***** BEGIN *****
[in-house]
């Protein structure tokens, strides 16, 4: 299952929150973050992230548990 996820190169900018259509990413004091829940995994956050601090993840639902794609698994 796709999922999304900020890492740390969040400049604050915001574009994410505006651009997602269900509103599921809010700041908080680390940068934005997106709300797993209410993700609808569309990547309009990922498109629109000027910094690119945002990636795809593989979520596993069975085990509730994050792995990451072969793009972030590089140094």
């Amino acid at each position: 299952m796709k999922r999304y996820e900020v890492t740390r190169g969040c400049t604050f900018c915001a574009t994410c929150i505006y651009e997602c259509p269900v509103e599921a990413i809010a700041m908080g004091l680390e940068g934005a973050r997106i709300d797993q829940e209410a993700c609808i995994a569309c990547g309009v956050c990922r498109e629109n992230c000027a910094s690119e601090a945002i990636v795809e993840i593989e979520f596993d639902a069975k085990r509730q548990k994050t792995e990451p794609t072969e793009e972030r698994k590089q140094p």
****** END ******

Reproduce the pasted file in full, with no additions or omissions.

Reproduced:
[in-house]
């Protein structure tokens, strides 16, 4: 299952929150973050992230548990 996820190169900018259509990413004091829940995994956050601090993840639902794609698994 796709999922999304900020890492740390969040400049604050915001574009994410505006651009997602269900509103599921809010700041908080680390940068934005997106709300797993209410993700609808569309990547309009990922498109629109000027910094690119945002990636795809593989979520596993069975085990509730994050792995990451072969793009972030590089140094």
């Amino acid at each position: 299952m796709k999922r999304y996820e900020v890492t740390r190169g969040c400049t604050f900018c915001a574009t994410c929150i505006y651009e997602c259509p269900v509103e599921a990413i809010a700041m908080g004091l680390e940068g934005a973050r997106i709300d797993q829940e209410a993700c609808i995994a569309c990547g309009v956050c990922r498109e629109n992230c000027a910094s690119e601090a945002i990636v795809e993840i593989e979520f596993d639902a069975k085990r509730q548990k994050t792995e990451p794609t072969e793009e972030r698994k590089q140094p």